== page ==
How to add your Go engine to OpenGo
Copyright (c) 1998-2000 Jeffrey Greenberg

To add a go engine to OpenGo is to add an OpenGo PlayerProxy.

A simple random player is already implemented as the class PlayRand in the file playrand.cpp.  PlayRand is derived from the class PlayerProxy.  Look at this example which is described below.  You can also look at pwally.c which is the OpenGo interface to the wally program.

To create a player: subclass PlayerProxy.

To construct a player, it must be supplied with:

It uses these to initialize the base class, PlayerProxy.

At this point, the player is ready to play, so it tells the Referee by

Post_SetupRsp( TRUE );    // Post a setup response message to the referee: I'm ready to play!
To make a move:
When it is your turn to move, this function will be called:
ErrId PlayRand::cbGetMove( Move &OppMv, const DataBoard *pBd )
It tells you what the opponents move is and what the board looks like.  Class Move will tell you if it was a move, pass or resignation, by whom, and where.  The DataBoard will tell you what the board now looks like.  It also lets you enquire about blocks or strings, the history of moves, ko information and more.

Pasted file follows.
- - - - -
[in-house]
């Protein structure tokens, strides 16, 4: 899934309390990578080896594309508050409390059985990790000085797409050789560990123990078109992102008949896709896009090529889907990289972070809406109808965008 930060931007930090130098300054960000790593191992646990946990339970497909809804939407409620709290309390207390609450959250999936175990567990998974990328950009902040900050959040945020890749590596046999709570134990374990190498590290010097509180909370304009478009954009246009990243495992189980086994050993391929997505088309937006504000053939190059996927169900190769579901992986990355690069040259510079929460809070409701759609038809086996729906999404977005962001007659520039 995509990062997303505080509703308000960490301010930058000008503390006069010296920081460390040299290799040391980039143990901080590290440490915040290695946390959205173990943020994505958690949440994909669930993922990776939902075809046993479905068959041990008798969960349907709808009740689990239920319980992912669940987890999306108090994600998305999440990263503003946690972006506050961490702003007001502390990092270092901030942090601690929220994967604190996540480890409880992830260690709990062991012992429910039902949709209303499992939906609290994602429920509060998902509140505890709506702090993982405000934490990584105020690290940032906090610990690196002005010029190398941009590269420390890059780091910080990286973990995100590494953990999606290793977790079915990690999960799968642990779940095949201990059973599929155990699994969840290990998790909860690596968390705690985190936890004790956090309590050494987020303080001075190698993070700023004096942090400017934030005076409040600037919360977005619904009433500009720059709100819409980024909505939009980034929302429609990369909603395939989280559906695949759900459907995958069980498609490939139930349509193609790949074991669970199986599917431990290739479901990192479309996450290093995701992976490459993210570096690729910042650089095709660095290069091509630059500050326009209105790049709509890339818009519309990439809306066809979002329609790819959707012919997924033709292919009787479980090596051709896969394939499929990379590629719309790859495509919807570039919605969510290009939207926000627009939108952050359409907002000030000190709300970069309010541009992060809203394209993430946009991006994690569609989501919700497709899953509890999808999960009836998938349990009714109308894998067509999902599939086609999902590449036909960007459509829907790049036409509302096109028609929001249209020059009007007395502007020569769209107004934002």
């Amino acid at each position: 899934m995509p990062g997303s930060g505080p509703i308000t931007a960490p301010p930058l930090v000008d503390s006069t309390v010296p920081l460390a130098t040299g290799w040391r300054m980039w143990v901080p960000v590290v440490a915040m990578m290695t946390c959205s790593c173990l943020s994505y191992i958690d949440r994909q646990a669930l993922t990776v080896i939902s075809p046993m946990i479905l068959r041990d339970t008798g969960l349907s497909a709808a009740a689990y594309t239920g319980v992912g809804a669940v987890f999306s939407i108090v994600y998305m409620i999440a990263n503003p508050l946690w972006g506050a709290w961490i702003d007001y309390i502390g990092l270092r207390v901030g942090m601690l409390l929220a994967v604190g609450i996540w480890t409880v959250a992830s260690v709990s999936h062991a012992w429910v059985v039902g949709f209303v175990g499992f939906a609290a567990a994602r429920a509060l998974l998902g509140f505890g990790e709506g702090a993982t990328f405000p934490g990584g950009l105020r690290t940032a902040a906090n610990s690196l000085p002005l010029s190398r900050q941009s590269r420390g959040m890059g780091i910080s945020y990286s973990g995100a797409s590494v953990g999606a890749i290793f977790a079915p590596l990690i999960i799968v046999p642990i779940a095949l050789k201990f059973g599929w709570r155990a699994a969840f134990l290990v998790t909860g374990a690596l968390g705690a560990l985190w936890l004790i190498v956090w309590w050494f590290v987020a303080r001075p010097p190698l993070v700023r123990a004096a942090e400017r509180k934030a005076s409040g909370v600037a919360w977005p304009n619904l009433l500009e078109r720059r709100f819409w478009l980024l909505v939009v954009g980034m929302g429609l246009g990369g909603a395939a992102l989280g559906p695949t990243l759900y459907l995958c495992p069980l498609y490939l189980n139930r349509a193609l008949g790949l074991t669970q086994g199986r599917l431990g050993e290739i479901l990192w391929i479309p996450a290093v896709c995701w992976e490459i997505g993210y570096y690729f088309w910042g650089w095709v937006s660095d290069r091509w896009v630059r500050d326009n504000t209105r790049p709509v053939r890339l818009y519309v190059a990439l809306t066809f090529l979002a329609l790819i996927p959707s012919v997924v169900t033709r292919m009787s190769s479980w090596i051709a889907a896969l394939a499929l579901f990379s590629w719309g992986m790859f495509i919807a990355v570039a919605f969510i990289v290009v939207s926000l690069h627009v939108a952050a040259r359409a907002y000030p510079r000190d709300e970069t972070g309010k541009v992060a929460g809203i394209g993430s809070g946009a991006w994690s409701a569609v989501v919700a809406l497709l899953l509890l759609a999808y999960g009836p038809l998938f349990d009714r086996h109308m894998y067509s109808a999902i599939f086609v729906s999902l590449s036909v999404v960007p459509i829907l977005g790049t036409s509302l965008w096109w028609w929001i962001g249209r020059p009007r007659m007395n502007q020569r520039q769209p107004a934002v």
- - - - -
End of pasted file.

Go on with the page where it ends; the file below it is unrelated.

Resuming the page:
Once the move is in your hands, you call you Go Engine code and obtain your response move.  You create a move to send back to the Referee using the following api:

And send it back to the referee with:
Post_MoveRsp( PlayRandMv );  // post results back...
You could also display something:
_pIO->Info( "My move is a killer.");
Which will be displayed in the status box.

The way it works is:
The Referee sits in the middle between the players.

  1. Each player submits a move to Referee.
  2. If the Referee thinks the move is legal, then it updates it's board and passes the move onto the opposing player.
  3. If the move is illegal, the move is rejected and the player's cbGetMove function again.
The Referee will reject the move if it: Since the Referee only allows proper moves, the random player can keep generating moves until it gets it right.  It also keeps a count of how many attempts it has tried, and after a while will pass.